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COVID + College FAQ: Costs, Closures, And Financial Aid

HerMoney Staff  |  July 15, 2020

This fall, the coronavirus could be impacting your college experience. We've got a rundown of some of the most frequently asked student questions.

Note: This content is part of a paid partnership between Citizens Bank and HerMoney Media

Your college years are typically synonymous with growth and change, as well as significant expenses — the very definition of an uncertain time. Couple that with the COVID-19 rollercoaster we’re all riding, and it makes sense that students and institutions alike are doing their best day-to-day to simply get by. If you’re a student wondering about how the pandemic could impact your individual college experience, HerMoney has your back — read on for answers to common questions. 

How is COVID-19 impacting the cost of college? 

It’s too early to tell exactly how the pandemic will impact the sticker price of college, but it’s safe to say we’ll see the effects for years to come. The University of Michigan projects losses of $400 million to $1 billion for this calendar year across all its campuses, while the University of California reported $558 million in unanticipated costs for the month of March alone. Will that mean a significant uptick in tuition? That remains to be seen, but we do know that on the student side of things, families are feeling the pressure. 

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“There’s been a lot of financial upheaval… from unemployment, changes in the market,” said Christine Roberts, head of student lending at Citizens Bank, in a live interview with HerMoney on LinkedIn. “Your overall financial picture may have changed. We are hearing from families that more of them are going to need to borrow because of the change in the market dynamics.” 

What happens if my school issues a refund because the semester changes? 

Some colleges and universities are issuing prorated or partial refunds to students for things like room and board, parking and student activities. In some cases, students have even filed class action lawsuits against their schools in order to receive refunds. If your school offers a refund, talk to a parent or guardian about the best way to use the money — it might need to be allotted for family expenses or for next year’s tuition and housing costs. If it represents money that you borrowed, call your lender and ask about provisions for repayment. 

What happens to my financial aid if I delay a semester or a full year? 

Deferral policies’ stances on financial aid vary between schools. Since COVID-19 is prompting more students to consider a gap year or semester, some institutions could narrow the scope of their policies to better ensure they’ll have aid for current students, especially in the face of so much uncertainty. Give your school’s COVID-19 deferral policy a careful read — it’s likely featured on the website — and call the registrar or admissions office with any individual questions. 

“A lot of schools have changed their rules recently as a result of COVID,” says Roberts. If you’re an incoming freshman who’s interested in a gap year, some colleges mandate that you apply for readmission down the line. Other schools have “updated their transfer requirements,” said Roberts — meaning that before deciding to enroll in community college courses for a semester, you’ll need to ensure that your school will accept those other courses for credit.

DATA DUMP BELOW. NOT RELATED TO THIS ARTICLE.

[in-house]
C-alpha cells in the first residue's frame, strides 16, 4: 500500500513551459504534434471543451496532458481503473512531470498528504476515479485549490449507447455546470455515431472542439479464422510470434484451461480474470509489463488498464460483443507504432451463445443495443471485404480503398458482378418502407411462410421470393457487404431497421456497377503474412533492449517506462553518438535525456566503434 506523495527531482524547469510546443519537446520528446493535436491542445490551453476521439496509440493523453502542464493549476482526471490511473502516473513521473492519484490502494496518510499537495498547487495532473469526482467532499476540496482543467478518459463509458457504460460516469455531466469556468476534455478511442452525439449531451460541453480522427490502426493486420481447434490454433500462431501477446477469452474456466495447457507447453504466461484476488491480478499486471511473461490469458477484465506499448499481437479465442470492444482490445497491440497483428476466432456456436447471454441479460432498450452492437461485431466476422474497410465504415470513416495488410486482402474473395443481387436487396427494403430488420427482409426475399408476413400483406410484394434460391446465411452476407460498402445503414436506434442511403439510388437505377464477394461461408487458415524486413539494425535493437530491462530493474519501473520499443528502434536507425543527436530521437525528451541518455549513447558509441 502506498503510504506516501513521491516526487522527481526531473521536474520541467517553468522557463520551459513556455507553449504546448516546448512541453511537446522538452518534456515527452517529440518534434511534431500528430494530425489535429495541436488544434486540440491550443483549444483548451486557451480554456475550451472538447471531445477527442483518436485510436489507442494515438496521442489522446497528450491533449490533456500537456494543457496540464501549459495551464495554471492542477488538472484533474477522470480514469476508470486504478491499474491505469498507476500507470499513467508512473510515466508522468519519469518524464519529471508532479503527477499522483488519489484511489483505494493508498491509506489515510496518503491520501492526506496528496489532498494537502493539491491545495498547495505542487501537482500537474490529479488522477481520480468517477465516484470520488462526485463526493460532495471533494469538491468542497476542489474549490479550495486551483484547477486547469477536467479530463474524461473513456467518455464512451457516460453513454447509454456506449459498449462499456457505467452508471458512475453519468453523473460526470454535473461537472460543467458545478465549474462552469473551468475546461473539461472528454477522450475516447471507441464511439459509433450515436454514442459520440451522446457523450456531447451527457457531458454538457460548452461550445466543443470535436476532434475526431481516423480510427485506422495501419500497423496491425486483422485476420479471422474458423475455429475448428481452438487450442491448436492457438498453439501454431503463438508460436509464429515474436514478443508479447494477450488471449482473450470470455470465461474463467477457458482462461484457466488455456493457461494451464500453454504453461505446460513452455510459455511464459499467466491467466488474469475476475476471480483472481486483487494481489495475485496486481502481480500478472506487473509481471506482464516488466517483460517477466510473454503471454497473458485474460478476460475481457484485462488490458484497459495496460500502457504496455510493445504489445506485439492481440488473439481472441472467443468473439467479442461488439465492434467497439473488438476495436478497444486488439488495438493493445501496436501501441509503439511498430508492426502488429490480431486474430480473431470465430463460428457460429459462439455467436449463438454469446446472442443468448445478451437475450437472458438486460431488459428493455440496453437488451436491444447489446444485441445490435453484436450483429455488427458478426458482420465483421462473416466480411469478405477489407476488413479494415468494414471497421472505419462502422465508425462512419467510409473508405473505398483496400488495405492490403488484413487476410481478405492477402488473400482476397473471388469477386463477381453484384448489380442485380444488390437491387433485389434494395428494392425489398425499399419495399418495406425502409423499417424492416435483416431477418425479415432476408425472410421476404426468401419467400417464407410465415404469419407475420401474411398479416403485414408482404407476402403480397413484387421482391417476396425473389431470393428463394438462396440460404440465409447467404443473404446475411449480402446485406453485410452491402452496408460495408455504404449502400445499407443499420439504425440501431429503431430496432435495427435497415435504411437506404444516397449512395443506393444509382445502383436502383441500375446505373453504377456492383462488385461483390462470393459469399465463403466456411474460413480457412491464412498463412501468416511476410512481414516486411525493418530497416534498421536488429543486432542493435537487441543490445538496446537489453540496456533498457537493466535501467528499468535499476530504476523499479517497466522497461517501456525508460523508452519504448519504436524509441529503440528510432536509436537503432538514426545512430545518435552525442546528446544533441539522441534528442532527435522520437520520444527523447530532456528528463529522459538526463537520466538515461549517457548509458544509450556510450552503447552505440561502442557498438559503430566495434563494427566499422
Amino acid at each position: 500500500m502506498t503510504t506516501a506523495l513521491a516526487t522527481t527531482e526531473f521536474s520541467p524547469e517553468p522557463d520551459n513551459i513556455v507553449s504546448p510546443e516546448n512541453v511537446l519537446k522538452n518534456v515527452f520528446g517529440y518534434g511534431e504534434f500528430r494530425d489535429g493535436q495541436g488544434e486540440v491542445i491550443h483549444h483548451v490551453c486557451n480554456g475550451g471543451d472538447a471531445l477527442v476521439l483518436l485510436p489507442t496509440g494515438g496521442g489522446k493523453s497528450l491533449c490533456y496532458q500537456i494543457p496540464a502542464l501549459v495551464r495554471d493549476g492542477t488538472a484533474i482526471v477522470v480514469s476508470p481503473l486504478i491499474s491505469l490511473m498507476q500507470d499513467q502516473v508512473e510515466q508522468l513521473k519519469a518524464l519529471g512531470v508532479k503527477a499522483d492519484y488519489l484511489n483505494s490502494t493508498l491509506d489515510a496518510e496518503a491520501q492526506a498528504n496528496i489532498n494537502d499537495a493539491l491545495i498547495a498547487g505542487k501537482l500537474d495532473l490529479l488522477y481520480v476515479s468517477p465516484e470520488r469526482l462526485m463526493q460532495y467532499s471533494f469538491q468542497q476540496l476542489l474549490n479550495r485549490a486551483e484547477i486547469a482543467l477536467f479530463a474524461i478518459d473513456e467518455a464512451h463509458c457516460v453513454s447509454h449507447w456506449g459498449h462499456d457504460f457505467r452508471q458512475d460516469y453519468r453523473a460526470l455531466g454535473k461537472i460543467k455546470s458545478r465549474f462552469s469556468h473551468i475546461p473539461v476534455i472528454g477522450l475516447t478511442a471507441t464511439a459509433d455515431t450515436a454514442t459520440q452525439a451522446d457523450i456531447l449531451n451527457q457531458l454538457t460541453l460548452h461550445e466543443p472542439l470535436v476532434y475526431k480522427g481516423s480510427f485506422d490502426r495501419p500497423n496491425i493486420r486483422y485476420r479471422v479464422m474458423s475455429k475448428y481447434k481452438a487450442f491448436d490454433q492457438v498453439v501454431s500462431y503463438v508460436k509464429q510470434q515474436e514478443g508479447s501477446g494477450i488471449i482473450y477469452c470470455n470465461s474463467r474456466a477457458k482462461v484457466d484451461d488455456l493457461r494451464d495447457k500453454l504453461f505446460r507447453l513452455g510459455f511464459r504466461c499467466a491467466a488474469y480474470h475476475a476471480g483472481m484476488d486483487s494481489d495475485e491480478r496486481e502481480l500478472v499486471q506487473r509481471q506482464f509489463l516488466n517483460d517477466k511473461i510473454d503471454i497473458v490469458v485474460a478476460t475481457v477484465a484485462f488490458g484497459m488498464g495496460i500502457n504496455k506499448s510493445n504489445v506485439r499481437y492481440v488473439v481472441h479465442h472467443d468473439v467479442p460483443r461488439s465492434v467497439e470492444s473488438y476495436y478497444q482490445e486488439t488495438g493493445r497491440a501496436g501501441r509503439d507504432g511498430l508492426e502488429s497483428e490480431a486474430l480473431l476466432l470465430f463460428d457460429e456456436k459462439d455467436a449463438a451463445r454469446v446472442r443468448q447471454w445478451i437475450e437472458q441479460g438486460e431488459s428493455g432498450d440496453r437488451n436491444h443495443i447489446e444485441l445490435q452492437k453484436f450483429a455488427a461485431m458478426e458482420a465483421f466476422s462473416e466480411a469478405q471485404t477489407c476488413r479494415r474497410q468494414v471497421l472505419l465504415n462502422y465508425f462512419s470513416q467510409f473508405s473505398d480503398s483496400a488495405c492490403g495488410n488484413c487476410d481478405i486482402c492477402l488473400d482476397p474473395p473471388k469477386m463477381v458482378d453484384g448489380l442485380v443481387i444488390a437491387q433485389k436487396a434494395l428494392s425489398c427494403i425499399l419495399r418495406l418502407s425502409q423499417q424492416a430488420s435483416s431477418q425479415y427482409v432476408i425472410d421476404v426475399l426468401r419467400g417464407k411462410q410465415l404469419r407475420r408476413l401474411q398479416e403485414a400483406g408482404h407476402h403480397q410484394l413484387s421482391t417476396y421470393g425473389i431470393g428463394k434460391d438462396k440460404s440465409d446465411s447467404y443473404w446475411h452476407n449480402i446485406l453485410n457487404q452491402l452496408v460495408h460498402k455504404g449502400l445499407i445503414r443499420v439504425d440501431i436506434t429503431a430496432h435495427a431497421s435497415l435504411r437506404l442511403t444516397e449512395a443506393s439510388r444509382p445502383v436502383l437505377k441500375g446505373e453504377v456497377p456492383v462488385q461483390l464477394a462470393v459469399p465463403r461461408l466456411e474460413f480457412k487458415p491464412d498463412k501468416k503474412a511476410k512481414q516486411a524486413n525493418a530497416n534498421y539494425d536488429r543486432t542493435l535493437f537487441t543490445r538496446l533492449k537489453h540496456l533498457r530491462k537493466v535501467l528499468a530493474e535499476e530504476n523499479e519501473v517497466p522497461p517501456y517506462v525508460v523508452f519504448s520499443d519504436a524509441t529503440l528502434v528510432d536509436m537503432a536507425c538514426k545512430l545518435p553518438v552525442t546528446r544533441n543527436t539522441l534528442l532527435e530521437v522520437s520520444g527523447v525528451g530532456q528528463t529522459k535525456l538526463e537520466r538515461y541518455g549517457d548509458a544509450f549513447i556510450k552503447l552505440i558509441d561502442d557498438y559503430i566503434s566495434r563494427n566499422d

Another key consideration: If you’re going into your sophomore, junior or senior year, keep in mind that a gap year will affect your student loan payback timeline. After six months, your student loan grace period will end, and you’ll need to either start paying back your student loans or “apply for a special forbearance,” said Roberts. 

What happens to my financial aid if I am just taking online classes and don’t have to pay room and board? 

As part of the Coronavirus Aid, Relief and Economic Security (CARES) Act, you’re entitled to any federal aid you’ve already received. And as long as you maintain your classes, you should remain eligible for your financial aid as long as you “regularly continue to participate in and complete the course work,” according to 

Something else to note: If your enrollment status changes — for example, if cancellation of in-person-only classes drops you to part-time status — then your eligibility for federal financial aid could change, too. Reach out to your school’s financial aid office with any questions about your individual aid status. 

In light of COVID-19, can I negotiate for more financial aid? 

We’ll never advise against smart negotiation. It’s important to remember that your financial aid decision for the next school year was based on 2018 income information, so if anything’s changed significantly — for instance, a parent’s job loss, high medical expenses or a significant reduction in savings — then you can present that information to support an appeal for additional aid. 

“If there’s been a drastic change… go to the universities; all of them have a, for lack of a better term, ‘hardship application,’” said Roberts. “By going in and saying, ‘Look, this is how much things have changed for us,’ the school can then take another look and offer you additional assistance — not guaranteed, but it’s certainly worth going and talking to them about.” 

Check the financial aid office’s website for an appeal form, and be sure to mark down any and all deadlines associated with the appeals process. While you’re at it, send an email to the financial aid office with an update on your situation — ask them to consider additional aid in your case and whether there’s anything else you need to do to get the ball rolling on an appeal. 

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